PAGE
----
SDCC 16: Resident Evil Biohazard Demo Impressions

So I’ll be the first to admit I am way behind in publishing this story, but please cut me some slack as I’ve been trying to rest up after the four day adrenaline-induced exhaustion that is Comic Con!  So yes, there was a tech demo of the new Resident Evil game at Comic Con this year; however, by the way it was set-up, it was nearly impossible to get in!  What they would do is give out 100 tickets to eager participants per day, and that was it.  If you weren’t there pretty much immediately when the floor opened to grab a ticket, which seemed only possible if you were one of the annoying people who camp out overnight for stuff like this (I am not because I am a human being who likes proper bedding), chances are you weren’t getting one.  But I kept trying, and sure enough, on Sunday morning, the least crowded morning of the convention, I made a beeline for the ticket line and managed to grab one pretty easily!

It was also to my dismay that they seemed to open up the demo to everyone later this same day, but the heck with it!  I got my ticket and was definitely going to use it!  So when my time came, I made my way through the crowds until I reached the fake house that lied towards the back of the convention, where the demo that promised to make me shit my pants lied in wait.  I give them my ticket and they let me in to the small, cramped room with a simple wooden chair where they had me sit, the VR headset, and the television screen.  When they placed the headset on me, they informed me that the game was still early on so the buttons on the controller didn’t do much of anything, but I could use my hands using the motion detector.

The demo began and I found myself sitting on a chair very eerily like the one I’m sitting on in real life.  I looked at my hands, and found them bound with no clear way to break them free.  I could look around and see my legs and shoulders to the point that it really does feel like you’re in that room.  The room I was in was dimly lit except for a camera in front of me that’s flashing a blinding light in my face.  The man running the demo encouraged me to reach out and touch the camera, but not to knock it over.  So naturally, I immediately knocked it over on accident.  But this was to my benefit, as another captive nearby woke up, and tried to break me out.  Yeah, I don’t think I even need to say what happens to this poor fellow.

So after his swift and untimely death, I’ve come face to face with one ugly S.O.B. who was starring me down like she’s wondering what spices will go well with my eyeballs.  This was where the game really approaches the uncanny valley as she stabbed me in the leg. I had to remind myself that I feel no pain, so I’m probably okay in real life, but that doesn’t change the constant sense of unease and worry as she gets closer and closer and I can’t help but pull my head further and further away, trying to get away from the psychotic woman looking to murder me.  Until the other captive, previously thought dead, burst back into the room and tried to save me, but he failed and the woman dragged him around the corner where I can no longer see either one of them.  I couldn’t see what was happening, but I could hear every bit of it, and it sounds like it’s coming from every direction, which is really causing a slight panic attack in me as I’m frantically turning my head all around the room trying to find the source.  Needless to say, when the head came rolling around the corner, it was safe to say this journey wasn’t go to end well for me, and it didn’t.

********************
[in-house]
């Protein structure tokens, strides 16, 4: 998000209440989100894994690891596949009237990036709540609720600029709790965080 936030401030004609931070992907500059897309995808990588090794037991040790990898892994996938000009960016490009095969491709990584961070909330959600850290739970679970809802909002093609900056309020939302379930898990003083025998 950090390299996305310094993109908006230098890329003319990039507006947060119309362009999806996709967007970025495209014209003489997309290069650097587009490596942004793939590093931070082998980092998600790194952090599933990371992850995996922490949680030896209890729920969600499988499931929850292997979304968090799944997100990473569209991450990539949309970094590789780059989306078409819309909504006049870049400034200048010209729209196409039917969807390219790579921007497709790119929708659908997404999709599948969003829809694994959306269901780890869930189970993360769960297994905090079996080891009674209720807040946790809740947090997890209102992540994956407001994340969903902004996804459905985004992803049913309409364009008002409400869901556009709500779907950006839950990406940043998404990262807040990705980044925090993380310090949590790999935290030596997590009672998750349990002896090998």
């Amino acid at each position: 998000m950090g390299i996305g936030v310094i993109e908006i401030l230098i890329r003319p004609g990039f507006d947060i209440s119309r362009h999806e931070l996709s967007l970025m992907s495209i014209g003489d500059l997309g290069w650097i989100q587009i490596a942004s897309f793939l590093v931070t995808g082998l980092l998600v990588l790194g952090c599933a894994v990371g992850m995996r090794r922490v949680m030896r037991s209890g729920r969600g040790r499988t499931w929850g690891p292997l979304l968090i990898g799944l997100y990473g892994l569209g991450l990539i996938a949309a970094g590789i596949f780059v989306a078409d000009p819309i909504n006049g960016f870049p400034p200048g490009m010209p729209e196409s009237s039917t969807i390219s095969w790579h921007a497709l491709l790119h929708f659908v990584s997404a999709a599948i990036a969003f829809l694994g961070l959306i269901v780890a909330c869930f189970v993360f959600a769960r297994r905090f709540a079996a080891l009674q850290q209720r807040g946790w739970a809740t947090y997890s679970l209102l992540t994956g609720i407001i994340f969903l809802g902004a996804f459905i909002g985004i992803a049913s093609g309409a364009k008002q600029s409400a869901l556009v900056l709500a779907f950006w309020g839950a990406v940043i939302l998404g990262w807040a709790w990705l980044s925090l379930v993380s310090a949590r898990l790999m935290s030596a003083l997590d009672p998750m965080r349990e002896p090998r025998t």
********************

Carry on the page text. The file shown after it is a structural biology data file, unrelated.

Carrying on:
Of all the VR demos I tried over the weekend at Comic Con, this was, by far, the most impressive.  It’s quite frankly getting scary how good the VR technology is getting and the fact is that it can transport you into this horrifying world and give you these genuine feelings of anxiety and dread, unlike anything I’ve experienced in VR.  There were times when I had to remind myself that these things I were seeing weren’t real, particularly when my character was stabbed or touched in some way.  Although, that does highlight a still existing issue with VR. You don’t feel anything when you’re touched in a VR game (not like that, pervs), and it does take you out of the moment.  As of right now, with all this awesome technology at our disposal, it’s still hard to feel that immersion that you feel when you’re using a simple controller.  But with the technology that looks this good now, this early in its infancy, I can only imagine how much it will evolve in the years to come.  This demo made me really want invest in my own VR headset, and I can’t wait to see where it all goes from here!

Michael Medina

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